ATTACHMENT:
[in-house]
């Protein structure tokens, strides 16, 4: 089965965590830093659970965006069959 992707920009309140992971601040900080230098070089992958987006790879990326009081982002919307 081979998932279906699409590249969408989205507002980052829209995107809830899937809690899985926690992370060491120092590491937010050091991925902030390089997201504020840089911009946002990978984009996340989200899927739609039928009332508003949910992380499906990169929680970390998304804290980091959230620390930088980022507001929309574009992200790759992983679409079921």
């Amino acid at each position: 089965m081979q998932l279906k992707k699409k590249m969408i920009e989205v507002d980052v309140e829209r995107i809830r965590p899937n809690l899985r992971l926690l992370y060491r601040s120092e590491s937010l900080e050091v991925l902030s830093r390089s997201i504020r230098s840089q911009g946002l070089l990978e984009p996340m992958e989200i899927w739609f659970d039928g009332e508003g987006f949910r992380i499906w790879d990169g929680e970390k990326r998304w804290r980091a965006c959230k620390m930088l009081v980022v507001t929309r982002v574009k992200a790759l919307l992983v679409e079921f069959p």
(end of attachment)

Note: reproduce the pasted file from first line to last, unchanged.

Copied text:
[in-house]
């Protein structure tokens, strides 16, 4: 089965965590830093659970965006069959 992707920009309140992971601040900080230098070089992958987006790879990326009081982002919307 081979998932279906699409590249969408989205507002980052829209995107809830899937809690899985926690992370060491120092590491937010050091991925902030390089997201504020840089911009946002990978984009996340989200899927739609039928009332508003949910992380499906990169929680970390998304804290980091959230620390930088980022507001929309574009992200790759992983679409079921």
């Amino acid at each position: 089965m081979q998932l279906k992707k699409k590249m969408i920009e989205v507002d980052v309140e829209r995107i809830r965590p899937n809690l899985r992971l926690l992370y060491r601040s120092e590491s937010l900080e050091v991925l902030s830093r390089s997201i504020r230098s840089q911009g946002l070089l990978e984009p996340m992958e989200i899927w739609f659970d039928g009332e508003g987006f949910r992380i499906w790879d990169g929680e970390k990326r998304w804290r980091a965006c959230k620390m930088l009081v980022v507001t929309r982002v574009k992200a790759l919307l992983v679409e079921f069959p």